1793 1C Flowing Hair Wreath, Vine & Bars, Sheldon-8, PCGS MS65 CAC. The 1793 “wreath” cent as it has become affectionately known represents the second major design type in the Large Cent series and is a major Red Book variety. Both the obverse and reverse of the present specimen are as fully struck as one could ever realistically expect for the Type. We marvel at the intricate, razor sharp definition on Liberty’s hair tresses (obverse) and the leaves, sprigs and trefoils within the wreath (reverse). The level of surface preservation for this coin is just as impressive as the striking quality. We take the liberty of borrowing this phrase “…to study the surfaces is to study a portrait of numismatic perfection in a product of the early United States Mint.” To make matters even better, this coin still resides in an old green holder, suggesting that perhaps if reholdered a higher grade could be obtained(?).
According to David Bowers, “…the fame of the 1793 Wreath cent is long lasting. and it is a design type that was firmly entrenched in numismatics during the early years of great popularity of the hobby, the late 1850’s. By 1860, when auction sales were continuing apace and the hobby was going forward at high speed, the appearance of a 1793 cent was a very important event. Later in the decade, in 1869, the American Journal of Numismatics, established in 1866, featured a full photographic plate of 1793 cents of different varieties, a great accomplishment at the time, the echoes of which still last in the tradition of cent collecting. As years went on, the 1793 maintained its fame and was the subject of a number of articles and special studies, culminating with it’s inclusion in William Sheldon’s Early American Cents written in 1949.”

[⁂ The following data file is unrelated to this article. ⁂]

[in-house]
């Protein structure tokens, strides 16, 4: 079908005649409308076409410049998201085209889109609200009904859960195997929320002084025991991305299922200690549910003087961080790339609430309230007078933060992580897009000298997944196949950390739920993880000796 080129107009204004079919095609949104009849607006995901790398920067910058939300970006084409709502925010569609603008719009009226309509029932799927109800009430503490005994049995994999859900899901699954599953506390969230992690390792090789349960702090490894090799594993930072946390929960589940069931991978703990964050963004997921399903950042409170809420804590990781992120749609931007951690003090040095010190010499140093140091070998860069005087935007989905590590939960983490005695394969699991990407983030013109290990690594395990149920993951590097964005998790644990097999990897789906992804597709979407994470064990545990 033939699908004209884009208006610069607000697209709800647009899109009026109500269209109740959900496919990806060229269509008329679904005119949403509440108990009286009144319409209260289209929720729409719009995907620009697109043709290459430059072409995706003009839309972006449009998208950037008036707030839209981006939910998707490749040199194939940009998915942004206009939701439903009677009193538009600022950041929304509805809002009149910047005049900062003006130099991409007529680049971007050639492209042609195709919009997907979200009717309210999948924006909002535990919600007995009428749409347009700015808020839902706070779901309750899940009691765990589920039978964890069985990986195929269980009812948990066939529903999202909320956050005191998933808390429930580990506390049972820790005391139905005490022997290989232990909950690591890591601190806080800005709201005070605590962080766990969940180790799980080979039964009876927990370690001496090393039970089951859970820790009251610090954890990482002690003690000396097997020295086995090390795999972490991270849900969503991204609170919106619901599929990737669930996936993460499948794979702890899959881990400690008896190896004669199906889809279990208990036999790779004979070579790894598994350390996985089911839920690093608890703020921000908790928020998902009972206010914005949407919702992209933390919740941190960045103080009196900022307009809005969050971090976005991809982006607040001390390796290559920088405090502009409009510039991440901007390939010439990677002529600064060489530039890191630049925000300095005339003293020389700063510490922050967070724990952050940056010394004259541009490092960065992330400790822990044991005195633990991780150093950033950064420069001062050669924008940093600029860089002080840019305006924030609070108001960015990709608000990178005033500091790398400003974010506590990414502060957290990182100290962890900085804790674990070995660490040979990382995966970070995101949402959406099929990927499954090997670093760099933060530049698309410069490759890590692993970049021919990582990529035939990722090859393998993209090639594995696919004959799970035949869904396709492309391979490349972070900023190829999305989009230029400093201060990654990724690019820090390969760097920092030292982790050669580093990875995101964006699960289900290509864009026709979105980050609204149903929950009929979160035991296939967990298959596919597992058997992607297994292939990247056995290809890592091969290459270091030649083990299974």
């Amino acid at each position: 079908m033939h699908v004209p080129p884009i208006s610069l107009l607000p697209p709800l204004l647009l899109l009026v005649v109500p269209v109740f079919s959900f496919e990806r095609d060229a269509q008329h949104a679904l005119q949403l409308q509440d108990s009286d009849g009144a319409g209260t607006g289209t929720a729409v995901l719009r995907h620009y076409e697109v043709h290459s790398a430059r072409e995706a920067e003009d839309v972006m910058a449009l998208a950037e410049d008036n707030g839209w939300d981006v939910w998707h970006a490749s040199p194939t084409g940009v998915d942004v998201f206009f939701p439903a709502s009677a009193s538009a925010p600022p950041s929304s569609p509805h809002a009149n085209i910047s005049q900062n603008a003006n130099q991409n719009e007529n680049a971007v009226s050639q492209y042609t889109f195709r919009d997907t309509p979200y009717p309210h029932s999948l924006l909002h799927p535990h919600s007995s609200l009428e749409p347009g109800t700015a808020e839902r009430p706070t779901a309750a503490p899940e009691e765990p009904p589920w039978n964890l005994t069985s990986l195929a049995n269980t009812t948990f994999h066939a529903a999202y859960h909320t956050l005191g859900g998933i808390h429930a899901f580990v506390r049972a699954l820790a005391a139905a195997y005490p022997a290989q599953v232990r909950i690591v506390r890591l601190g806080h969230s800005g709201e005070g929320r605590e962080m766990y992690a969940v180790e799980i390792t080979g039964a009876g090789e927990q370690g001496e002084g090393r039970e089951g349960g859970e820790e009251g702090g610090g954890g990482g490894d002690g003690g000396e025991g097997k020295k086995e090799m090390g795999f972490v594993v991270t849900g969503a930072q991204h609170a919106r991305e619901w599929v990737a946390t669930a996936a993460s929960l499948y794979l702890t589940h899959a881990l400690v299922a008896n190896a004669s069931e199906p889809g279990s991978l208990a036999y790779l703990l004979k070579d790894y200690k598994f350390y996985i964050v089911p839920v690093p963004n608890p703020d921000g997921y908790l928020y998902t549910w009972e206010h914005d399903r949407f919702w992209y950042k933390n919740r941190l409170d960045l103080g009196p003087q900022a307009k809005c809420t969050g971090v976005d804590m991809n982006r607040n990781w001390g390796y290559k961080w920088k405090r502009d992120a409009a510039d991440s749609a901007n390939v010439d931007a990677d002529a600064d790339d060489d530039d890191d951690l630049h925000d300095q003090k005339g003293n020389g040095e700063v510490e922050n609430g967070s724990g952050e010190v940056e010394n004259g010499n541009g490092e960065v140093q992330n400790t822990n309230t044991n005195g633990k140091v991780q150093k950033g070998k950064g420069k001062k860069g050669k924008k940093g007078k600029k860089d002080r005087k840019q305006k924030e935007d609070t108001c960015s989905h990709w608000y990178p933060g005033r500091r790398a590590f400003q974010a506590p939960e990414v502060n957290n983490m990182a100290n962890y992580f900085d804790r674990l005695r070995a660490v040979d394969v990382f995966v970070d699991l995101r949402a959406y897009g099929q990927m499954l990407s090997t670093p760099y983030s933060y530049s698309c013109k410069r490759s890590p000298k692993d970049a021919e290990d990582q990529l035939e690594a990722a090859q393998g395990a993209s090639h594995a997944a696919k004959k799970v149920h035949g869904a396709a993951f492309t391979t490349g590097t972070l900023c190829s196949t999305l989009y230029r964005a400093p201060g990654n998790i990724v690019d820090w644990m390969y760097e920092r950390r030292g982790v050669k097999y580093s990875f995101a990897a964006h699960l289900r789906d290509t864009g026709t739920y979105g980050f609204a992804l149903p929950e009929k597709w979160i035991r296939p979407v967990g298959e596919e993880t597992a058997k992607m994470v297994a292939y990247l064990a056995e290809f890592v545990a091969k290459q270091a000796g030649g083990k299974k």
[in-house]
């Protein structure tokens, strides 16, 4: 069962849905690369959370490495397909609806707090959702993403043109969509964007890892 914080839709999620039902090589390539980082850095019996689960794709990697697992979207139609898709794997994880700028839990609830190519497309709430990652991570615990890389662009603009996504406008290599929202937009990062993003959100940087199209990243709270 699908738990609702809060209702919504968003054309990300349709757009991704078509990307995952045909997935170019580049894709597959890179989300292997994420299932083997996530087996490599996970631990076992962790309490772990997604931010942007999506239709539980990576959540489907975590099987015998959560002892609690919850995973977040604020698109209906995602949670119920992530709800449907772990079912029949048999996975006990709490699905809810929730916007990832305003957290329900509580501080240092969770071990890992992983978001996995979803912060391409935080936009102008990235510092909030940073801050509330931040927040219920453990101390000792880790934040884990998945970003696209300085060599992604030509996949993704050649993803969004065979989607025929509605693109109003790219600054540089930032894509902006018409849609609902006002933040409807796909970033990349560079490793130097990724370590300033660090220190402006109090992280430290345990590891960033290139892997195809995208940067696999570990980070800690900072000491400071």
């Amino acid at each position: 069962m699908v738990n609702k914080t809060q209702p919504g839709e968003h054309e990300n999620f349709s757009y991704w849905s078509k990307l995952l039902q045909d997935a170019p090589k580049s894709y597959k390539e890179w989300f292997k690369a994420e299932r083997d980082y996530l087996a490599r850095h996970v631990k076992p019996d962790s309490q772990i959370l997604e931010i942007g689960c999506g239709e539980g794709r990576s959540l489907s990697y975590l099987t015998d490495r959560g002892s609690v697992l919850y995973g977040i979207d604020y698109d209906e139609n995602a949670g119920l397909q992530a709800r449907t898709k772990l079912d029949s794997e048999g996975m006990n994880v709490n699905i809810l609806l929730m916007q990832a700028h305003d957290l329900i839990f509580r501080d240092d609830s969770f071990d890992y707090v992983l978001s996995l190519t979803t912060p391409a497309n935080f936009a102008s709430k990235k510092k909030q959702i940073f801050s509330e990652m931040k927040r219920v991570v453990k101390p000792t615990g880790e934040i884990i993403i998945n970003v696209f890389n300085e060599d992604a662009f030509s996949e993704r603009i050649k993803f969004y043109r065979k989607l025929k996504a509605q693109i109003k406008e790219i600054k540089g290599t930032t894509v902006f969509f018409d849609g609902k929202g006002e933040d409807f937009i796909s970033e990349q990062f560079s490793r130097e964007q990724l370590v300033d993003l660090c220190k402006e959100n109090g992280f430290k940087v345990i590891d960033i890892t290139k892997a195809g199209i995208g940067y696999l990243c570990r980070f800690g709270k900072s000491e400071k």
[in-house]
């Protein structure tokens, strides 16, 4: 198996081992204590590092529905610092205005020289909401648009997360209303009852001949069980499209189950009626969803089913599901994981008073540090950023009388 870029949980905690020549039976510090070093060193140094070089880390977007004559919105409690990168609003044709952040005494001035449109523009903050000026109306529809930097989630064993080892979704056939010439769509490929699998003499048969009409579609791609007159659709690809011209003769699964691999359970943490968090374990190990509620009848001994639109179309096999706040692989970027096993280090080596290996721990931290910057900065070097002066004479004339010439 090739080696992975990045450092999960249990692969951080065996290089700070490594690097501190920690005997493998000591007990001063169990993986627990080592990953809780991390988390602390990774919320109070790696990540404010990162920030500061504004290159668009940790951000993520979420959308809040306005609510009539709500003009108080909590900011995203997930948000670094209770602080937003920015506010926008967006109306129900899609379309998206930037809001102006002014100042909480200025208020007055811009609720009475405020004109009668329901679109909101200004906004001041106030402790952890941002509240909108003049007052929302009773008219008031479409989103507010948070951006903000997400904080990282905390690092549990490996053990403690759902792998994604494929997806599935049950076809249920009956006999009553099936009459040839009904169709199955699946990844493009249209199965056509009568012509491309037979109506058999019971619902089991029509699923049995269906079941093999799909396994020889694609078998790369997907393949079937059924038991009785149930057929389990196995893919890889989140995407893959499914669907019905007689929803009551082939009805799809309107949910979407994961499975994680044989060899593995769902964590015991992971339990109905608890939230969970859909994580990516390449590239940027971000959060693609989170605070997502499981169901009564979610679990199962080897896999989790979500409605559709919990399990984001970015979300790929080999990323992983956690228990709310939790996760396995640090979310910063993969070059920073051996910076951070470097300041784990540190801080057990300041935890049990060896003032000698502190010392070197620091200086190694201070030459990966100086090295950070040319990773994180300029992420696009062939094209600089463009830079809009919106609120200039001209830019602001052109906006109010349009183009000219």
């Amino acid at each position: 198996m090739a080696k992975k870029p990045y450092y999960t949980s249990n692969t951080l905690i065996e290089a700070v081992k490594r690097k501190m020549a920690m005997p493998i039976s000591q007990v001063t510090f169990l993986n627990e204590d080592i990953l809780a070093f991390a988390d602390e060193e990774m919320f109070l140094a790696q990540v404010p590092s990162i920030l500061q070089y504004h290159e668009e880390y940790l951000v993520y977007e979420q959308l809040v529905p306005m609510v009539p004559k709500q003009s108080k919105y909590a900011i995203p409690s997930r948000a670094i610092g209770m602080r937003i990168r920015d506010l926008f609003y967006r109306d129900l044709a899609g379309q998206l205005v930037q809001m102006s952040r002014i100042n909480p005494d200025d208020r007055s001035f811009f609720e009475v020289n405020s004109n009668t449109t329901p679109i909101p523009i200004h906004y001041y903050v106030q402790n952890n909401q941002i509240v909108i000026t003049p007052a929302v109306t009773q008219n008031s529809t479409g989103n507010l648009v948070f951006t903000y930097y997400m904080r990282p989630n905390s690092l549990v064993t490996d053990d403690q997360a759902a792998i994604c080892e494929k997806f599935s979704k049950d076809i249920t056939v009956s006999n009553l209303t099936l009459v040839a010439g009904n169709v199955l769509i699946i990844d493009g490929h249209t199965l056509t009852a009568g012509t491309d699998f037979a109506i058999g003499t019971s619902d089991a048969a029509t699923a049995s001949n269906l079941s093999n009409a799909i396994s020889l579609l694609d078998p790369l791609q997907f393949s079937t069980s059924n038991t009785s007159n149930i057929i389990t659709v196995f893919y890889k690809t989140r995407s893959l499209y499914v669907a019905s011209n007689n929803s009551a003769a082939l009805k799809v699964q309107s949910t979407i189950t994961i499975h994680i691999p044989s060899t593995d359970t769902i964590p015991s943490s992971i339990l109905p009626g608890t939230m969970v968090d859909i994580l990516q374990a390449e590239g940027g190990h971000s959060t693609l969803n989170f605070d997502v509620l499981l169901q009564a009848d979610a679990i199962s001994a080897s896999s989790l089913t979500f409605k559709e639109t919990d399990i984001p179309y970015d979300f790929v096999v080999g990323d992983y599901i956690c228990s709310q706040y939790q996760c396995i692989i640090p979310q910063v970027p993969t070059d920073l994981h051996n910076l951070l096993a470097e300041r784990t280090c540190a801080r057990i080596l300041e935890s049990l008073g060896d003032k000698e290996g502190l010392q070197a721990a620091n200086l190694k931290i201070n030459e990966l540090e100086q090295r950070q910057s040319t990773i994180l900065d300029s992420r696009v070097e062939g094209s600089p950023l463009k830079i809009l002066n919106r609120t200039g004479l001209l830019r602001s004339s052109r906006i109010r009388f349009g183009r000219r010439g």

This particular specimen was last seen 16 years ago in the Santa Clara Heritage Signature sale, lot 5022, where it realized $63,250. Heritage described the lot as follows: “…S-8, R.3. On August 6, 1998, we auctioned an NGC-certified, MS66 Brown representative of this first-year Cent as lot 5852 in our Portland ANA Signature Sale. That coin, an example of the S-9 die marriage, realized $138,000.* There is little negative that we can say about the present specimen. There are a few striking anomalies that are worthy of mention. First, the obverse reveals a few faint clashmarks from the reverse wreath in the field below Liberty’s chin. Secondly, the diagnostic die break is seen on the reverse from the first T in STATES through the center of the coin. Finally, there are a few spindly die breaks on the obverse over Liberty’s cheek, but these features are barely perceptible to the naked eye. The surfaces are glossy in texture with medium brown color that yields to aesthetically pleasing blue and lilac undertones as the coin rotates beneath a light. Both sides exhibit needle sharp striking definition with full beaded borders and devices that rise boldly above the smooth fields. This Gem is purportedly two points finer than the first coin on Noyes’s Condition Census for this variety. We note, however, that Noyes’s Condition Census is based on EAC grading standards, and it is impossible for us to determine where this particular coin ranks based on the assigned PCGS grade. We must, therefore, leave this determination to specialists.”
*Incidentally, the aforementioned NGC MS66 that sold for $138,000 in 1998 was recently offered for sale, again by Heritage during the ANA Sale of August 2014, and realized $528,750, nearly four times the amount in 16 years. This demonstrates the intense collector interest that revolves around such specimens and how attentive serious money becomes when the opportunity to acquire Gem specimens comes around.
The Numismedia CAC published price is $259,000.